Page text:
Union Pacific, the railroad company operating the cargo trains, had cleaned up the area of tracks where the boxes were found three months ago, and again about 30 days ago, according to CBS-Los Angeles reports.
The company said it has experienced a surge of over 160% in criminal rail theft in L.A. County since December 2020, and that on average, more than 90 containers were compromised each day.
For several months during that period, the increase from the previous year surpassed 200%, according to UP data. For the month of October 2021, it estimated the increase to be over 356% compared to the year before.
According to LAPD data through November 27, property crime was up 2.6% over the same period last year, but is actually down 6.6% from 2019.
However, the train thefts have created quality of life issues bad enough to make a Los Angeles Councilman, Joe Buscaino, declare UP’s railroad’s properties within Districts 15 and 8 a public nuisance based on dumping, trash and encampments near tracks.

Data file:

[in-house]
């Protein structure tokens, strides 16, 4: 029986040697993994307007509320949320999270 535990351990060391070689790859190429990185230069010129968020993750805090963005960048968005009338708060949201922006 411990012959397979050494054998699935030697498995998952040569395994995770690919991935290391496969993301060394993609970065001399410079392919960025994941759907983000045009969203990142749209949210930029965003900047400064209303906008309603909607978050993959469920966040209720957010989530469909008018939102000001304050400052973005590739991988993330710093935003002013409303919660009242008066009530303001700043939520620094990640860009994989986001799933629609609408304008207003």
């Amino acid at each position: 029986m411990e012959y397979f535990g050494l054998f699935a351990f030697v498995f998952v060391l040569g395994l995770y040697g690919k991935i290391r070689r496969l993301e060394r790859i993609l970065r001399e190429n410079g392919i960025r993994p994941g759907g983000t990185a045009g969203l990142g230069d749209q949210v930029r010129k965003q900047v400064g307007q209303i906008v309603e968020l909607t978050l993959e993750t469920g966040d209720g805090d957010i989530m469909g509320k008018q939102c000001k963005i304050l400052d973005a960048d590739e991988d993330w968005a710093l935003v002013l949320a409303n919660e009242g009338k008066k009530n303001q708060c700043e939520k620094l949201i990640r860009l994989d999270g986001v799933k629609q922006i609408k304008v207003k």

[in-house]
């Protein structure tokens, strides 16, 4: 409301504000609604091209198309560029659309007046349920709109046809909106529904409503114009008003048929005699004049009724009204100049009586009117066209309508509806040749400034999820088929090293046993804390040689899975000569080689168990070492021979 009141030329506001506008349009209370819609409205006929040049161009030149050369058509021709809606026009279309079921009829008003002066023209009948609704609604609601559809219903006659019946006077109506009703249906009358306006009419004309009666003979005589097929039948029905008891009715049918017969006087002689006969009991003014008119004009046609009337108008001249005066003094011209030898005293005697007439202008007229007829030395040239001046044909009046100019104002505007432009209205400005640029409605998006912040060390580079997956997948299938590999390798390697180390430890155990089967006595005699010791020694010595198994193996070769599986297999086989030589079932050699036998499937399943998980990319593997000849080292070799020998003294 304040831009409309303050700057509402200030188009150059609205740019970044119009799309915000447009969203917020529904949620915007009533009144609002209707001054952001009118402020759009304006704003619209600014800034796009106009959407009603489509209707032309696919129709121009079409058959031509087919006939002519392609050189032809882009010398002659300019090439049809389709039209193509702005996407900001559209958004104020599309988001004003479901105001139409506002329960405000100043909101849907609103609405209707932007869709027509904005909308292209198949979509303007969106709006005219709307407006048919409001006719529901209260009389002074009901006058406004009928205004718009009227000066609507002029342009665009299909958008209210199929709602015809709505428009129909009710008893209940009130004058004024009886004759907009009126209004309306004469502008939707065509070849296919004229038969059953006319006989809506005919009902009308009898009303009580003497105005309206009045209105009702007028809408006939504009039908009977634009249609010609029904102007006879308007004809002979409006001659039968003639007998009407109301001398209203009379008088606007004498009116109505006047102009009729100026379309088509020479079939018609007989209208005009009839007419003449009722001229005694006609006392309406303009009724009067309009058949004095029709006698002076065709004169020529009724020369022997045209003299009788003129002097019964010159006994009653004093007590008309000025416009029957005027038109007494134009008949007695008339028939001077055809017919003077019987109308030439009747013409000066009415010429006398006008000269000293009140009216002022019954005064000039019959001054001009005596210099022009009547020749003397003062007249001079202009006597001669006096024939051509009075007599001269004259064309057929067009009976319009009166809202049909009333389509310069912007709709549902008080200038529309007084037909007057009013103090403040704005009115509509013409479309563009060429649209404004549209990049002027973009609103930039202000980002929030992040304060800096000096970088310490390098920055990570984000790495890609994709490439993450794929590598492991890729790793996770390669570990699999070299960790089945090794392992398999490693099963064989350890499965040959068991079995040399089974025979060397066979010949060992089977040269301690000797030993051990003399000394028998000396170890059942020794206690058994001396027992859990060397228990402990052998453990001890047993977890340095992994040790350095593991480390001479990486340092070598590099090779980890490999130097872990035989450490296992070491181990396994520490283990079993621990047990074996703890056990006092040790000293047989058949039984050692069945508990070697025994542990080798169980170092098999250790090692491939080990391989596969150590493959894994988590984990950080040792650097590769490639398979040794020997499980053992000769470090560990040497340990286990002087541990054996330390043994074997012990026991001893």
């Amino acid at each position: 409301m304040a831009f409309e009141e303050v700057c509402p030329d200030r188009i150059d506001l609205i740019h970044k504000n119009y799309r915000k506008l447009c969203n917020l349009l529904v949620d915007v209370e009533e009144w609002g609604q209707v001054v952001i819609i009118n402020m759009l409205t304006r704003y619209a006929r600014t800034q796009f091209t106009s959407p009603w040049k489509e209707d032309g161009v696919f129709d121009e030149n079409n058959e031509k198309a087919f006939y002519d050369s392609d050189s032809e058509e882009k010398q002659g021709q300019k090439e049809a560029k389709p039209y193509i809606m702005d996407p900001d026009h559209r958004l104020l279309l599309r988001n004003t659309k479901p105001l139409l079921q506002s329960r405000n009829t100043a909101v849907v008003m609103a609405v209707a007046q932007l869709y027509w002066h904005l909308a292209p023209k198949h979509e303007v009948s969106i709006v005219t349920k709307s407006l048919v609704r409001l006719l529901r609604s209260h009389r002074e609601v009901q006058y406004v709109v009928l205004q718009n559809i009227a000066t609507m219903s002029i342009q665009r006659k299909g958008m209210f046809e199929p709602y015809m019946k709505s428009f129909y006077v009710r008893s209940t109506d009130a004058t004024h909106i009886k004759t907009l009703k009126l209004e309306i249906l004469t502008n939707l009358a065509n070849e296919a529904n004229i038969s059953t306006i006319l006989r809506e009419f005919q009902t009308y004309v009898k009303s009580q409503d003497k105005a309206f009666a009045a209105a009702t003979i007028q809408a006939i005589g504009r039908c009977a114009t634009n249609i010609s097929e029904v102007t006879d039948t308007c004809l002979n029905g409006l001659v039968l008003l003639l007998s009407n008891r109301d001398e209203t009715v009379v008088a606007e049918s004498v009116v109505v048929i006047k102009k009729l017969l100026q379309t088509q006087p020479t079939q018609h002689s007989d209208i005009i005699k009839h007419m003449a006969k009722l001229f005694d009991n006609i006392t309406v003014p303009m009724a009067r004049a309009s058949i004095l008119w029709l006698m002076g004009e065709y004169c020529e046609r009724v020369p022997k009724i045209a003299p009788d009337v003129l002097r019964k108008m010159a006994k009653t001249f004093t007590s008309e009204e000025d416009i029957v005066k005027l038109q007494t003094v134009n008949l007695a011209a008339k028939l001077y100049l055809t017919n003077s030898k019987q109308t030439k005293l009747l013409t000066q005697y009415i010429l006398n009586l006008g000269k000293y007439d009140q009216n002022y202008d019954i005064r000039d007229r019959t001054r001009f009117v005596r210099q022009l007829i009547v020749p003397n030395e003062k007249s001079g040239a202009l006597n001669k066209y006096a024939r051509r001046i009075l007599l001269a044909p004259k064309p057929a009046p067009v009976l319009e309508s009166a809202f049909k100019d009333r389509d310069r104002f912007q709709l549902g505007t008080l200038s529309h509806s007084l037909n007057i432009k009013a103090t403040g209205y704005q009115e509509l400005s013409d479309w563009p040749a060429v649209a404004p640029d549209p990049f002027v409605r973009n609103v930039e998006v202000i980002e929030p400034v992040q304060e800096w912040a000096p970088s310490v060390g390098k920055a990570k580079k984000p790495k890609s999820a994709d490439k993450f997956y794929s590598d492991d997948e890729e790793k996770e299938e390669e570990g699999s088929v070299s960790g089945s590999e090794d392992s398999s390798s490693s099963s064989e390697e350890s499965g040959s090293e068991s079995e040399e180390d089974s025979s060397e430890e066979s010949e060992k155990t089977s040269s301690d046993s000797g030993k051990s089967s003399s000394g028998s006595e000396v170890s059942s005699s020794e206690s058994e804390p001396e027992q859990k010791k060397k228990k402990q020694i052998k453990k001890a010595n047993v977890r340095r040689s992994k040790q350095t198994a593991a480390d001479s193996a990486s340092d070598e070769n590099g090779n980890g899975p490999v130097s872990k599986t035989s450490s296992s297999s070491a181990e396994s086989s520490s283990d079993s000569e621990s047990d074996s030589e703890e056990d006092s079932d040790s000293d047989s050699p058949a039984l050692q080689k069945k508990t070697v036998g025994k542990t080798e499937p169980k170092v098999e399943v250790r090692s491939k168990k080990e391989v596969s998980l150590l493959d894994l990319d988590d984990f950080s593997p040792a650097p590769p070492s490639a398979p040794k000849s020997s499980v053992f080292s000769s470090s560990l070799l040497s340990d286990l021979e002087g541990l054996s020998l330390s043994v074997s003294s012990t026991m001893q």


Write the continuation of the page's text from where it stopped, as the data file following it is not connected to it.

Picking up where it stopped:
On Saturday afternoon, 17 cars of a UP train derailed in Lincoln Heights. Sources with knowledge of the situation told Yahoo Finance that thieves are deliberately causing these derailments as a method to slow down the train, and allow them to rob cargo containers.
Officials say they are working on clearing the tracks following the derailment; nobody on the train was hurt and the cause is under investigation.
While Yahoo Finance was on the scene with cameras, three people were seen walking off with boxes of goods, and a UP officer was spotted with a man handcuffed.